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Preface

When talking about file formats (= data formats intended for files), it is easy to confuse the data format and the algorithm used to produce or decode this format. This is mostly due to the fact that for many data formats, there is only one (known) algorithm to produce this data format in a way that makes sense. For this reason, very often the algorithm and the data format are - informally - known under one and the same name. A very good example is MP3, which is both, a certain class of algorithms for encoding/decoding audio data and a file format for storing, besides other information, the data encoded using an MP3-encoding algorithm.

Certainly, it is not impossible to obtain a patent for an algorithm. However, my question concerns the file (data) formats.

Question

Is it possible to obtain a patent on a file format, or a data format in general?

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In the past, patents have issued that cover data compression and encryption mechanisms that are part of a file format (see MPEG-LA http://www.mpegla.com/main/pages/media.aspx and also reference the $100 million jpg patent http://en.wikipedia.org/wiki/JPEG#Patent_issues).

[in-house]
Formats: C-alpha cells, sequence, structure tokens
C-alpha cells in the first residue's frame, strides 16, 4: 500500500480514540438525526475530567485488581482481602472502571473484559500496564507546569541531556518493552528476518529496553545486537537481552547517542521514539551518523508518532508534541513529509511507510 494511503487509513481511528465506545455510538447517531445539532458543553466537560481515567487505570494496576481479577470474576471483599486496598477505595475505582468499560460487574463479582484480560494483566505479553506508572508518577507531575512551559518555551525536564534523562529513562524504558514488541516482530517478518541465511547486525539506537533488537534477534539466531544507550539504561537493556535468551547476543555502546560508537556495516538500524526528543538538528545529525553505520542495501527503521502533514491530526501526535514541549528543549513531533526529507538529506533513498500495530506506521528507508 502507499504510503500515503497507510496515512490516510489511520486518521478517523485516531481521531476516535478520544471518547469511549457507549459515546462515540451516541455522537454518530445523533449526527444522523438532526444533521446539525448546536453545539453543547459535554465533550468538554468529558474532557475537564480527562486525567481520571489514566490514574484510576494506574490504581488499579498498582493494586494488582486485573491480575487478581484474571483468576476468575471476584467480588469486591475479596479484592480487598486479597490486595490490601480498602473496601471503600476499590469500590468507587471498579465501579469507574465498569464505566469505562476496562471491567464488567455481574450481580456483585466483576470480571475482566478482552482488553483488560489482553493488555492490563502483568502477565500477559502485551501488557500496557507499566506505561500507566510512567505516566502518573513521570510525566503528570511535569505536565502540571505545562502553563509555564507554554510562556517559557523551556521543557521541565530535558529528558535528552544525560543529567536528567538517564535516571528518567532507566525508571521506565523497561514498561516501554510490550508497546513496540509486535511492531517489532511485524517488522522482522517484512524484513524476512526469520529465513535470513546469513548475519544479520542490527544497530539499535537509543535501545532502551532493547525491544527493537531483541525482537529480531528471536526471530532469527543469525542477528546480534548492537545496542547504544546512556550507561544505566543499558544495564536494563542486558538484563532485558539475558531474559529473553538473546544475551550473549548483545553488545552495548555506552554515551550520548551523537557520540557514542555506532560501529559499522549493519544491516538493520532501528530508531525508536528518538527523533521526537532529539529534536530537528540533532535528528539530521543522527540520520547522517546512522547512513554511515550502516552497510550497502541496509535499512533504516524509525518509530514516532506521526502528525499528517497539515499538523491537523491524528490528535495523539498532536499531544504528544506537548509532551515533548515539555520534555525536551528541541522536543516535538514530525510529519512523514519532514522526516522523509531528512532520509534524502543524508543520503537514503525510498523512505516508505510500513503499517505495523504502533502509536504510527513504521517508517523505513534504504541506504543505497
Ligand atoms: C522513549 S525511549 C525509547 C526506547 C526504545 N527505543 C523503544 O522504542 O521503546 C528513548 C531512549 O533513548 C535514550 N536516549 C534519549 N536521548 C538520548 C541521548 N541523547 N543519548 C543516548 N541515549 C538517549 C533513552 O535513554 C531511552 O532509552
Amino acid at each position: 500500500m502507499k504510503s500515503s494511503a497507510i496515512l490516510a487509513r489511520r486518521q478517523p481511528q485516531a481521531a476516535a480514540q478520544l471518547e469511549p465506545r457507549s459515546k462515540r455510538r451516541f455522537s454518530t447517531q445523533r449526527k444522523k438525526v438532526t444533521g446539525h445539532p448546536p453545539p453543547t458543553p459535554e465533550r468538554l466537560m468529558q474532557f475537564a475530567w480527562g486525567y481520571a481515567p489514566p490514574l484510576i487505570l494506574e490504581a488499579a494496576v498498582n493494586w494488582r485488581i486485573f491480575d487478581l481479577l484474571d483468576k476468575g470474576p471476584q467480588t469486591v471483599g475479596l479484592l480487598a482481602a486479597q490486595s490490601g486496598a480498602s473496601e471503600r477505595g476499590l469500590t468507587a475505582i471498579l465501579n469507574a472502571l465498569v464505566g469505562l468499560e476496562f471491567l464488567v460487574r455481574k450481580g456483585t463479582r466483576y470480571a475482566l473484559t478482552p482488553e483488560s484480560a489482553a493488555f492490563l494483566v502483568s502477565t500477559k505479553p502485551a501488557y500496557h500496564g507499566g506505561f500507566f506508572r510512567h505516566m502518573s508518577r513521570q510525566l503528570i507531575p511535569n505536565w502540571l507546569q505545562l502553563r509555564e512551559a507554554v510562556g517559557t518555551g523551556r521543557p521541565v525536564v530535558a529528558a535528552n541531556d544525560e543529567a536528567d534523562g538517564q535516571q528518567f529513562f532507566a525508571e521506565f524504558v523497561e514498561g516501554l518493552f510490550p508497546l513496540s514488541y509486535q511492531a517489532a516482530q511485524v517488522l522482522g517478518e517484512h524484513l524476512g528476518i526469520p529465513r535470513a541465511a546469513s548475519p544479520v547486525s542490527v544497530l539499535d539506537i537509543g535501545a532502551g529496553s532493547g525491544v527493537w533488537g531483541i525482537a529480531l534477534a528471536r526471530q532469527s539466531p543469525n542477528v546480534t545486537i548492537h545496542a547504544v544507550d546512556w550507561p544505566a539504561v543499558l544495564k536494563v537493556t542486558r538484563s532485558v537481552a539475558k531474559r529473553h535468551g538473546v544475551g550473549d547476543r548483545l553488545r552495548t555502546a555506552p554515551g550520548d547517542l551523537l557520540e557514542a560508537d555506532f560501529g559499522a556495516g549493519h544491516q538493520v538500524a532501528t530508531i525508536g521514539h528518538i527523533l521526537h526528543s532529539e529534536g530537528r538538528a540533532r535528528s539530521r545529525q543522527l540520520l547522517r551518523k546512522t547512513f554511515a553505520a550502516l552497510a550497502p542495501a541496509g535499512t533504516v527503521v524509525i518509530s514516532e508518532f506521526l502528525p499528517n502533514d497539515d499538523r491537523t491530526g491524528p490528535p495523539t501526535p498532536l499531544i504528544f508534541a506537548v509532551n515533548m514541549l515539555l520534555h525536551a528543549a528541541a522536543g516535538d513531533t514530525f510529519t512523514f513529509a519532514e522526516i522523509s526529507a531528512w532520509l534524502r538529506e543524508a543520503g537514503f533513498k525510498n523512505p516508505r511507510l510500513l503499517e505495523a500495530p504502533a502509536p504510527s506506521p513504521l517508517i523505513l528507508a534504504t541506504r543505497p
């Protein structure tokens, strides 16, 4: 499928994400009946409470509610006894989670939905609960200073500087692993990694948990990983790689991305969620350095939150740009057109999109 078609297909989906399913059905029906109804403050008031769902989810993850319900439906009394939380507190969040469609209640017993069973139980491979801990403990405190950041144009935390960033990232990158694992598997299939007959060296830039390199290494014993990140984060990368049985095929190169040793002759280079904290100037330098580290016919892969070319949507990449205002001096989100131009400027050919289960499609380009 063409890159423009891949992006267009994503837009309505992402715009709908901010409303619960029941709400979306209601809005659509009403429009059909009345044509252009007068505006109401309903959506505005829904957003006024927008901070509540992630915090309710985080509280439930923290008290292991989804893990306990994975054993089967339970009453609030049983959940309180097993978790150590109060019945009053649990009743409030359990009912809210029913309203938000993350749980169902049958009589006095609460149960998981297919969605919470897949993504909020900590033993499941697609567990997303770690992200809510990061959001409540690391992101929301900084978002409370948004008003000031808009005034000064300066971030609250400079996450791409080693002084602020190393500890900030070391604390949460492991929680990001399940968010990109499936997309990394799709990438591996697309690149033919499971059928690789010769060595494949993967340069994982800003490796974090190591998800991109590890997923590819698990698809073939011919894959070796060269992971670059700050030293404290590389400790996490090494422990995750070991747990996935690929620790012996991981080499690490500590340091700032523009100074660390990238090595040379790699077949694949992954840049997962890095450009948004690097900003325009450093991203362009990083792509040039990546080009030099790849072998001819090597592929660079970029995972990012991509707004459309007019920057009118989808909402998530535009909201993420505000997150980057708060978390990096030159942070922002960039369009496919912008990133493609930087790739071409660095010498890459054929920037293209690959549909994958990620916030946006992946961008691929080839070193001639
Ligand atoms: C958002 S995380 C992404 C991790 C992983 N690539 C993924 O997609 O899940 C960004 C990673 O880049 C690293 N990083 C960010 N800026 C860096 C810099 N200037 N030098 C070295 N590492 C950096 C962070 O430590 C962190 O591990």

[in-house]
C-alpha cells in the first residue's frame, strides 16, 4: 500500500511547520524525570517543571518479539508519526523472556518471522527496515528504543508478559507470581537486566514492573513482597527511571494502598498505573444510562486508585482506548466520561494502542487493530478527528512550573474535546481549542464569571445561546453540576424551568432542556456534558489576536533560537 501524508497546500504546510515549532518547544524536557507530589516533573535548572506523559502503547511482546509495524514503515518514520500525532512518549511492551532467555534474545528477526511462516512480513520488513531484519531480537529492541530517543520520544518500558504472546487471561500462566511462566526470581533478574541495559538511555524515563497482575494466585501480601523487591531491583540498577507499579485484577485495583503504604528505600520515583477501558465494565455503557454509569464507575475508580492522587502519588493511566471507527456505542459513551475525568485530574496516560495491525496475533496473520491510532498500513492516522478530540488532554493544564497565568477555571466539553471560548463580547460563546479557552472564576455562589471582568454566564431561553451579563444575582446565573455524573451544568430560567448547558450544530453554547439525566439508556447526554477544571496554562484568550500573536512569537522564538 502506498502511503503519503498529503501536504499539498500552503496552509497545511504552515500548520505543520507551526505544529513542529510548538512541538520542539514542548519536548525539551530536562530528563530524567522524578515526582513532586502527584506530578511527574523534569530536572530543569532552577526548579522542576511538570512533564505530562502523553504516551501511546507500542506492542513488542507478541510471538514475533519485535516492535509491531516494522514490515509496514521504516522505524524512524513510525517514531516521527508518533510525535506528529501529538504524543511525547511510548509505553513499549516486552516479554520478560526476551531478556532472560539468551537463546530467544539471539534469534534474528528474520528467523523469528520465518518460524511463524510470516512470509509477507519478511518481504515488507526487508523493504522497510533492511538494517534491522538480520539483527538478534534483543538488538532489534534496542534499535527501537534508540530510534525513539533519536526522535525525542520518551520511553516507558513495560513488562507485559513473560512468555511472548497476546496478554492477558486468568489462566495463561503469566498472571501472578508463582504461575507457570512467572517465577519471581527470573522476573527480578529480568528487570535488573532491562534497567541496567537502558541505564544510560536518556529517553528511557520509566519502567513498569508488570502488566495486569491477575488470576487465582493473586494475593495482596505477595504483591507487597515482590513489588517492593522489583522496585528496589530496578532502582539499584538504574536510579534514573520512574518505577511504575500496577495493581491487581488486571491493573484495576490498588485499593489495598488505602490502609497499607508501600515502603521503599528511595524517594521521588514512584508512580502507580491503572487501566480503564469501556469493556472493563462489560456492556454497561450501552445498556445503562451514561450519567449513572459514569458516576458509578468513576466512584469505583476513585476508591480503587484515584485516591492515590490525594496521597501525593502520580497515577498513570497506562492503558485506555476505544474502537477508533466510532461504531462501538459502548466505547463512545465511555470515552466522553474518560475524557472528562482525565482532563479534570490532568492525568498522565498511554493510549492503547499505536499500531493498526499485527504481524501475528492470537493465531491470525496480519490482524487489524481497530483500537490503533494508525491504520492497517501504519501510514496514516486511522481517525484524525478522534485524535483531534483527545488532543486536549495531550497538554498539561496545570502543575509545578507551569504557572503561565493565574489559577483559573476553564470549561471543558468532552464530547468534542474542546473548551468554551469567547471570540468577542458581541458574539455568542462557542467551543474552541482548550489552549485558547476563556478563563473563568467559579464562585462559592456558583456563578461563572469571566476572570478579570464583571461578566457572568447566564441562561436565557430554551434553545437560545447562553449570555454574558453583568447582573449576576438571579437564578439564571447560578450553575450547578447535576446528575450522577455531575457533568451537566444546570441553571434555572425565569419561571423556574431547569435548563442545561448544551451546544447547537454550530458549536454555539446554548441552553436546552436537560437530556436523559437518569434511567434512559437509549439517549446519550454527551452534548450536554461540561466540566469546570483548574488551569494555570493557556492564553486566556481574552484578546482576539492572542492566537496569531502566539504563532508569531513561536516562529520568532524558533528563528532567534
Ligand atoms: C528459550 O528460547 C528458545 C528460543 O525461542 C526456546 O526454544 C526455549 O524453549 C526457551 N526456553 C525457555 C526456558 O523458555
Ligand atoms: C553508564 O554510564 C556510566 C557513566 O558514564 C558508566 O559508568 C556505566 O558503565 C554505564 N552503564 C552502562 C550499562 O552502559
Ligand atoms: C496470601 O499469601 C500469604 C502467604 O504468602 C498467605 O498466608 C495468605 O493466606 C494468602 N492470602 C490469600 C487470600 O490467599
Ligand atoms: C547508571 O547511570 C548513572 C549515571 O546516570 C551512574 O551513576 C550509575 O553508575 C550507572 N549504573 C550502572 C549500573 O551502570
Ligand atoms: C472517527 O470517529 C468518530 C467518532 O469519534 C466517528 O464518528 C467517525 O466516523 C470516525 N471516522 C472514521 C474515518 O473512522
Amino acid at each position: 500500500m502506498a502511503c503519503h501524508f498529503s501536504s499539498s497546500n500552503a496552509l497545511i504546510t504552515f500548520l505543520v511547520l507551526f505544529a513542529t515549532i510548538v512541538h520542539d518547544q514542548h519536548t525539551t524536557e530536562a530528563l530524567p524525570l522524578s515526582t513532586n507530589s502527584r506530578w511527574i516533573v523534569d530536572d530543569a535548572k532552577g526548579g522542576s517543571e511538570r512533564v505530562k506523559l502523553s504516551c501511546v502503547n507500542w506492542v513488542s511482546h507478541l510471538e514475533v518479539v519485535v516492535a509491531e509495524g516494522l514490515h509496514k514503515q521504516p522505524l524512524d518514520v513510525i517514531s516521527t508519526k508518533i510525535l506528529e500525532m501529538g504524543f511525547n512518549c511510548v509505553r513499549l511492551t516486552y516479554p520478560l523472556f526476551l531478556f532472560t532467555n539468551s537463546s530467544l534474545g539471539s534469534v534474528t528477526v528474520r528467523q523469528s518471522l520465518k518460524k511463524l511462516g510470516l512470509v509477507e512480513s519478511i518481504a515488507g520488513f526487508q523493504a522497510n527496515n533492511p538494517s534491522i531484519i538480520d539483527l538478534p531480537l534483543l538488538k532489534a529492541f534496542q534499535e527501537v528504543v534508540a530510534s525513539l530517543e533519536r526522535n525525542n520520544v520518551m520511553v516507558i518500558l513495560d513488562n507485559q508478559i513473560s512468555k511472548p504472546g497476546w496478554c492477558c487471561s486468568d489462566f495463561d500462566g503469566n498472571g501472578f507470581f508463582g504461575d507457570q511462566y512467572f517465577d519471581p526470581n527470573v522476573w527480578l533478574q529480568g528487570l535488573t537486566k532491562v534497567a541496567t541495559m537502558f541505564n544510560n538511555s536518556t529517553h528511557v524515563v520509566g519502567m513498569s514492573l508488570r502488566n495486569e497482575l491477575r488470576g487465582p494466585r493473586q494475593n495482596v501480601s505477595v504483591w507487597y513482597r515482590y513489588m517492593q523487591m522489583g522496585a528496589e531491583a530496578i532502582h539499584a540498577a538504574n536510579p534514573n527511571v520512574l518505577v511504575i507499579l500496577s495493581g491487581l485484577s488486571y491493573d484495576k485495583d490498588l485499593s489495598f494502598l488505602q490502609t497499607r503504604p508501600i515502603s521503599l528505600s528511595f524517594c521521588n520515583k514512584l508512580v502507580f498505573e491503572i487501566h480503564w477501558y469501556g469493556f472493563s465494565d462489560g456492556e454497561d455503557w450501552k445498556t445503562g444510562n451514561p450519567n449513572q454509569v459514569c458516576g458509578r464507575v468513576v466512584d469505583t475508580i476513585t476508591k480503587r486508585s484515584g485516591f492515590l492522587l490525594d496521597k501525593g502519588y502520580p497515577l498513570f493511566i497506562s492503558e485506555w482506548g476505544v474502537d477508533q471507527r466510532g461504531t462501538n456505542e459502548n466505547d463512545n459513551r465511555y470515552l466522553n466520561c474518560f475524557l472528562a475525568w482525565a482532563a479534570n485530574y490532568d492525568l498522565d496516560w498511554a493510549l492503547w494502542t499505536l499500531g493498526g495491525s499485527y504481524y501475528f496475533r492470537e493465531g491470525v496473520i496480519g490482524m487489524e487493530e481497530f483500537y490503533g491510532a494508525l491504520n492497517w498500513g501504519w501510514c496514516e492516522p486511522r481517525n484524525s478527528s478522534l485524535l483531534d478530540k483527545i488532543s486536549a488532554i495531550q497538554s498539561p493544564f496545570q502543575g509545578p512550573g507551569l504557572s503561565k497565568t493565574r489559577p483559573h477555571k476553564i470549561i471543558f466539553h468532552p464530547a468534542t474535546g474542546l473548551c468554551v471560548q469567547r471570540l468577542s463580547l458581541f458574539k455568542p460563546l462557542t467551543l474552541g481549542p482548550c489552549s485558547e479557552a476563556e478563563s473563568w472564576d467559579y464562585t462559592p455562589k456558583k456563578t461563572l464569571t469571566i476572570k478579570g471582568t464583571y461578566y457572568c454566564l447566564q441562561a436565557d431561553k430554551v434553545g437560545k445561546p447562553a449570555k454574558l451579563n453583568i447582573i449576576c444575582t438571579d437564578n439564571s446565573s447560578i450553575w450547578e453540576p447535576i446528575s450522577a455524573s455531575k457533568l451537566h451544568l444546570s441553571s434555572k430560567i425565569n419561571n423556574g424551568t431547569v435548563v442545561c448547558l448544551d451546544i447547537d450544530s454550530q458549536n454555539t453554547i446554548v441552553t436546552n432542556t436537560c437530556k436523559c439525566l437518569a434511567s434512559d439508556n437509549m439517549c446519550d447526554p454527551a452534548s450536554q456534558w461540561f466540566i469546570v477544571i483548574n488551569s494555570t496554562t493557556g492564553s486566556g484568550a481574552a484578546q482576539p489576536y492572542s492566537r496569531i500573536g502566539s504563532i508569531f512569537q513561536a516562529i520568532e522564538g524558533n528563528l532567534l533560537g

However, the Supreme Court has been very actively revisiting what satisfies the requirements for patentable subject matter (i.e. 101 eligibility) and nobody really knows how far they will eventually go with regard to things like software-implemented compression.

File formats are also very likely to be considered essential patents with regard to a standard set by a standards organization, and members of that organization may face additional issues when trying to enforce or license the patent. See http://en.wikipedia.org/wiki/Essential_patent

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Recently, the Federal Circuit issued a decision related to this point. The case is related to the generation of an improved device profile. The court held that combining two data sets into a device profile was abstract.

http://www.cafc.uscourts.gov/images/stories/opinions-orders/13-1600.Opinion.7-9-2014.1.PDF

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